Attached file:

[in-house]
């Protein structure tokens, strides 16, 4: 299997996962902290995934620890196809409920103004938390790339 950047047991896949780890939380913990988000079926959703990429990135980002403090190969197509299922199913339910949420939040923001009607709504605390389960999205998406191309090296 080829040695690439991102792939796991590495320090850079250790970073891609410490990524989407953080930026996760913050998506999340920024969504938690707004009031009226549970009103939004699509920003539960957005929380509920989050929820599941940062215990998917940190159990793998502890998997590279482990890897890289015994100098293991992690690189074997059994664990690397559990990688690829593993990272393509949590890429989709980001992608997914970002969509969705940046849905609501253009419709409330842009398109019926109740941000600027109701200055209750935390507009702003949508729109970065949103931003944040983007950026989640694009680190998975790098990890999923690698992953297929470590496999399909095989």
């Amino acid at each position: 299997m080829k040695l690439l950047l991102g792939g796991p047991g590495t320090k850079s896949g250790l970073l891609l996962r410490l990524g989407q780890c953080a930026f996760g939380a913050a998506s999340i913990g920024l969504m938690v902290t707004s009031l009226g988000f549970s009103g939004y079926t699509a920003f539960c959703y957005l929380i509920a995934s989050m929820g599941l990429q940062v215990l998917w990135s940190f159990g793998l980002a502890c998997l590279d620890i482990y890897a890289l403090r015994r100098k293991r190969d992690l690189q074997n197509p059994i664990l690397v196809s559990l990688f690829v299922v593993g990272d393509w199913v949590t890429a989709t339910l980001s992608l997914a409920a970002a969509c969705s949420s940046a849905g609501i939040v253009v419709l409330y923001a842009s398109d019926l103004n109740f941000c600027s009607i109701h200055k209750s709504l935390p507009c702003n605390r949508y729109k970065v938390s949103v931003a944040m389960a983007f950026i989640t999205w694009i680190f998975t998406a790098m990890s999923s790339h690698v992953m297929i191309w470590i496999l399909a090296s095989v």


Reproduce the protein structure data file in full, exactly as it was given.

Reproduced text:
[in-house]
């Protein structure tokens, strides 16, 4: 299997996962902290995934620890196809409920103004938390790339 950047047991896949780890939380913990988000079926959703990429990135980002403090190969197509299922199913339910949420939040923001009607709504605390389960999205998406191309090296 080829040695690439991102792939796991590495320090850079250790970073891609410490990524989407953080930026996760913050998506999340920024969504938690707004009031009226549970009103939004699509920003539960957005929380509920989050929820599941940062215990998917940190159990793998502890998997590279482990890897890289015994100098293991992690690189074997059994664990690397559990990688690829593993990272393509949590890429989709980001992608997914970002969509969705940046849905609501253009419709409330842009398109019926109740941000600027109701200055209750935390507009702003949508729109970065949103931003944040983007950026989640694009680190998975790098990890999923690698992953297929470590496999399909095989």
């Amino acid at each position: 299997m080829k040695l690439l950047l991102g792939g796991p047991g590495t320090k850079s896949g250790l970073l891609l996962r410490l990524g989407q780890c953080a930026f996760g939380a913050a998506s999340i913990g920024l969504m938690v902290t707004s009031l009226g988000f549970s009103g939004y079926t699509a920003f539960c959703y957005l929380i509920a995934s989050m929820g599941l990429q940062v215990l998917w990135s940190f159990g793998l980002a502890c998997l590279d620890i482990y890897a890289l403090r015994r100098k293991r190969d992690l690189q074997n197509p059994i664990l690397v196809s559990l990688f690829v299922v593993g990272d393509w199913v949590t890429a989709t339910l980001s992608l997914a409920a970002a969509c969705s949420s940046a849905g609501i939040v253009v419709l409330y923001a842009s398109d019926l103004n109740f941000c600027s009607i109701h200055k209750s709504l935390p507009c702003n605390r949508y729109k970065v938390s949103v931003a944040m389960a983007f950026i989640t999205w694009i680190f998975t998406a790098m990890s999923s790339h690698v992953m297929i191309w470590i496999l399909a090296s095989v």